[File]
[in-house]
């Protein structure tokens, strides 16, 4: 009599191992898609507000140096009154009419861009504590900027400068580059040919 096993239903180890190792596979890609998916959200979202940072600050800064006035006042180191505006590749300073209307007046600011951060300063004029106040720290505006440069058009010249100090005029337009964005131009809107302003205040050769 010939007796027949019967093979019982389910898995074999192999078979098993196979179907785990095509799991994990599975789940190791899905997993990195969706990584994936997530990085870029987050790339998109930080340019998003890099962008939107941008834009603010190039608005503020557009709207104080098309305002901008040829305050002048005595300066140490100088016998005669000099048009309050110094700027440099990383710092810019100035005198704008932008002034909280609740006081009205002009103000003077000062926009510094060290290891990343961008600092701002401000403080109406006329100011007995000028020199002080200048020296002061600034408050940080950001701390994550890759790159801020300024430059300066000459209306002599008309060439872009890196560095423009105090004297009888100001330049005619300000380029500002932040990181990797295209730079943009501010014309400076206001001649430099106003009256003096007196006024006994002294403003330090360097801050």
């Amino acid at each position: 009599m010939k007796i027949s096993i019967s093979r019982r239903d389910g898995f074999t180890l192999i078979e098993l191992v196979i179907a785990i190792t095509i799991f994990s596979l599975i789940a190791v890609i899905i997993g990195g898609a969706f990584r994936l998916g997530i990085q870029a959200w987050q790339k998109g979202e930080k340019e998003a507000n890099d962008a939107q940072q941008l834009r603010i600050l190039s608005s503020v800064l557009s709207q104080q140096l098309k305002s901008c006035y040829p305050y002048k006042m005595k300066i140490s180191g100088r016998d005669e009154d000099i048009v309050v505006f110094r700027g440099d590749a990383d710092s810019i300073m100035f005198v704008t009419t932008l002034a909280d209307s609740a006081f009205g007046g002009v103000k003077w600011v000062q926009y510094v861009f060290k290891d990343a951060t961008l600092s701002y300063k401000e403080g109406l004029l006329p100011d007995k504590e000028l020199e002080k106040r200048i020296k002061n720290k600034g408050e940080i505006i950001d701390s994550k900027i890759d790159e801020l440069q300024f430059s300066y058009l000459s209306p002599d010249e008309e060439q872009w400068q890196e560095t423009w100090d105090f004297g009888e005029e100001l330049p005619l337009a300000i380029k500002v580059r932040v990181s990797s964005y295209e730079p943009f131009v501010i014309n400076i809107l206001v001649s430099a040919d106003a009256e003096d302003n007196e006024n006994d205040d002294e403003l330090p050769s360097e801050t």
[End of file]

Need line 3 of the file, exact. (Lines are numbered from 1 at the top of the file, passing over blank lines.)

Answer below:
């Amino acid at each position: 009599m010939k007796i027949s096993i019967s093979r019982r239903d389910g898995f074999t180890l192999i078979e098993l191992v196979i179907a785990i190792t095509i799991f994990s596979l599975i789940a190791v890609i899905i997993g990195g898609a969706f990584r994936l998916g997530i990085q870029a959200w987050q790339k998109g979202e930080k340019e998003a507000n890099d962008a939107q940072q941008l834009r603010i600050l190039s608005s503020v800064l557009s709207q104080q140096l098309k305002s901008c006035y040829p305050y002048k006042m005595k300066i140490s180191g100088r016998d005669e009154d000099i048009v309050v505006f110094r700027g440099d590749a990383d710092s810019i300073m100035f005198v704008t009419t932008l002034a909280d209307s609740a006081f009205g007046g002009v103000k003077w600011v000062q926009y510094v861009f060290k290891d990343a951060t961008l600092s701002y300063k401000e403080g109406l004029l006329p100011d007995k504590e000028l020199e002080k106040r200048i020296k002061n720290k600034g408050e940080i505006i950001d701390s994550k900027i890759d790159e801020l440069q300024f430059s300066y058009l000459s209306p002599d010249e008309e060439q872009w400068q890196e560095t423009w100090d105090f004297g009888e005029e100001l330049p005619l337009a300000i380029k500002v580059r932040v990181s990797s964005y295209e730079p943009f131009v501010i014309n400076i809107l206001v001649s430099a040919d106003a009256e003096d302003n007196e006024n006994d205040d002294e403003l330090p050769s360097e801050t």